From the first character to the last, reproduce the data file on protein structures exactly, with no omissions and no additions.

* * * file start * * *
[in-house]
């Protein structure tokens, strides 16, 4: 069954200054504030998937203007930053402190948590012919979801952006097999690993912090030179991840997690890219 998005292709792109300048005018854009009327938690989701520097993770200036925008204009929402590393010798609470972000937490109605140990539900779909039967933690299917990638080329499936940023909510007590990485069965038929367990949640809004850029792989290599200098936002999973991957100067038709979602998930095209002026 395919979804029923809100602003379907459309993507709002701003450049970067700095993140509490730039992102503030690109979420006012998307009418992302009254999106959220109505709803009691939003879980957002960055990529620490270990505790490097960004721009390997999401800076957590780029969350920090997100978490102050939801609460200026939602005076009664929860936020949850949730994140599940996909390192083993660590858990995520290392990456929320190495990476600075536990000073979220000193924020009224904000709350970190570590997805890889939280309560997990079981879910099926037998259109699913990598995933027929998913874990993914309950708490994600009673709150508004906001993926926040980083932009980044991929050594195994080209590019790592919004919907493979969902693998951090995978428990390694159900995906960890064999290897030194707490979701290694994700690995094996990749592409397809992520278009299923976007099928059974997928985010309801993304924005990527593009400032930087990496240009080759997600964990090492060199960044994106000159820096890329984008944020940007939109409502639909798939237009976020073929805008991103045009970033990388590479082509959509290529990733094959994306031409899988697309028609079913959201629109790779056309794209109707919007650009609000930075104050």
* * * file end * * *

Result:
[in-house]
């Protein structure tokens, strides 16, 4: 069954200054504030998937203007930053402190948590012919979801952006097999690993912090030179991840997690890219 998005292709792109300048005018854009009327938690989701520097993770200036925008204009929402590393010798609470972000937490109605140990539900779909039967933690299917990638080329499936940023909510007590990485069965038929367990949640809004850029792989290599200098936002999973991957100067038709979602998930095209002026 395919979804029923809100602003379907459309993507709002701003450049970067700095993140509490730039992102503030690109979420006012998307009418992302009254999106959220109505709803009691939003879980957002960055990529620490270990505790490097960004721009390997999401800076957590780029969350920090997100978490102050939801609460200026939602005076009664929860936020949850949730994140599940996909390192083993660590858990995520290392990456929320190495990476600075536990000073979220000193924020009224904000709350970190570590997805890889939280309560997990079981879910099926037998259109699913990598995933027929998913874990993914309950708490994600009673709150508004906001993926926040980083932009980044991929050594195994080209590019790592919004919907493979969902693998951090995978428990390694159900995906960890064999290897030194707490979701290694994700690995094996990749592409397809992520278009299923976007099928059974997928985010309801993304924005990527593009400032930087990496240009080759997600964990090492060199960044994106000159820096890329984008944020940007939109409502639909798939237009976020073929805008991103045009970033990388590479082509959509290529990733094959994306031409899988697309028609079913959201629109790779056309794209109707919007650009609000930075104050």